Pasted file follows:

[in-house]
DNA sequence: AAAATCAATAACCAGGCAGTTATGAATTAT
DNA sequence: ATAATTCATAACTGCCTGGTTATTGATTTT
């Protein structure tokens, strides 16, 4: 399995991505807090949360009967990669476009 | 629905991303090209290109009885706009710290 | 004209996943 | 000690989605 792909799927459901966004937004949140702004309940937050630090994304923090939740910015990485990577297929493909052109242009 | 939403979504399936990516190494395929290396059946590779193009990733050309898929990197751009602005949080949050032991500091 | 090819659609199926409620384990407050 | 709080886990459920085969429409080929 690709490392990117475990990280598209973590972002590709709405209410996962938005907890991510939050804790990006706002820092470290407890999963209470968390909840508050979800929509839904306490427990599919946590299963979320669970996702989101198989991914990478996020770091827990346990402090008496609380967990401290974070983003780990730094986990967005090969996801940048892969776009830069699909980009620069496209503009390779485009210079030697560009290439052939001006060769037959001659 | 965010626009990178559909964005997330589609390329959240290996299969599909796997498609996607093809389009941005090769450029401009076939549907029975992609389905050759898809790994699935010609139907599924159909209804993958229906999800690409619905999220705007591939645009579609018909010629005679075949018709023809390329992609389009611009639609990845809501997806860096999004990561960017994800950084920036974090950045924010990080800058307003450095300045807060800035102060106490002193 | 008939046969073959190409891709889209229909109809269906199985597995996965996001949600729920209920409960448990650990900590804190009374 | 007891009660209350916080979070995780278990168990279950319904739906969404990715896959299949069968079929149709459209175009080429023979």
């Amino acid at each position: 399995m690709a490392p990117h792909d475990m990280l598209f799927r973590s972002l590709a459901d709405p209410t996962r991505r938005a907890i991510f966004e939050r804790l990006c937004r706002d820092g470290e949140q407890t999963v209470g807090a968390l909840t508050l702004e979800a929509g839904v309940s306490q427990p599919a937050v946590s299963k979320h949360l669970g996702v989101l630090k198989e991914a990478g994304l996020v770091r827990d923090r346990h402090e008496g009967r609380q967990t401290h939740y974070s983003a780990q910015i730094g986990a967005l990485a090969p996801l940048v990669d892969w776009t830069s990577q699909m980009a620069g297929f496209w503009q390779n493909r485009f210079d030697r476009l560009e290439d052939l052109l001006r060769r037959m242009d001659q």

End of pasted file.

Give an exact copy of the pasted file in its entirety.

[in-house]
DNA sequence: AAAATCAATAACCAGGCAGTTATGAATTAT
DNA sequence: ATAATTCATAACTGCCTGGTTATTGATTTT
């Protein structure tokens, strides 16, 4: 399995991505807090949360009967990669476009 | 629905991303090209290109009885706009710290 | 004209996943 | 000690989605 792909799927459901966004937004949140702004309940937050630090994304923090939740910015990485990577297929493909052109242009 | 939403979504399936990516190494395929290396059946590779193009990733050309898929990197751009602005949080949050032991500091 | 090819659609199926409620384990407050 | 709080886990459920085969429409080929 690709490392990117475990990280598209973590972002590709709405209410996962938005907890991510939050804790990006706002820092470290407890999963209470968390909840508050979800929509839904306490427990599919946590299963979320669970996702989101198989991914990478996020770091827990346990402090008496609380967990401290974070983003780990730094986990967005090969996801940048892969776009830069699909980009620069496209503009390779485009210079030697560009290439052939001006060769037959001659 | 965010626009990178559909964005997330589609390329959240290996299969599909796997498609996607093809389009941005090769450029401009076939549907029975992609389905050759898809790994699935010609139907599924159909209804993958229906999800690409619905999220705007591939645009579609018909010629005679075949018709023809390329992609389009611009639609990845809501997806860096999004990561960017994800950084920036974090950045924010990080800058307003450095300045807060800035102060106490002193 | 008939046969073959190409891709889209229909109809269906199985597995996965996001949600729920209920409960448990650990900590804190009374 | 007891009660209350916080979070995780278990168990279950319904739906969404990715896959299949069968079929149709459209175009080429023979």
């Amino acid at each position: 399995m690709a490392p990117h792909d475990m990280l598209f799927r973590s972002l590709a459901d709405p209410t996962r991505r938005a907890i991510f966004e939050r804790l990006c937004r706002d820092g470290e949140q407890t999963v209470g807090a968390l909840t508050l702004e979800a929509g839904v309940s306490q427990p599919a937050v946590s299963k979320h949360l669970g996702v989101l630090k198989e991914a990478g994304l996020v770091r827990d923090r346990h402090e008496g009967r609380q967990t401290h939740y974070s983003a780990q910015i730094g986990a967005l990485a090969p996801l940048v990669d892969w776009t830069s990577q699909m980009a620069g297929f496209w503009q390779n493909r485009f210079d030697r476009l560009e290439d052939l052109l001006r060769r037959m242009d001659q």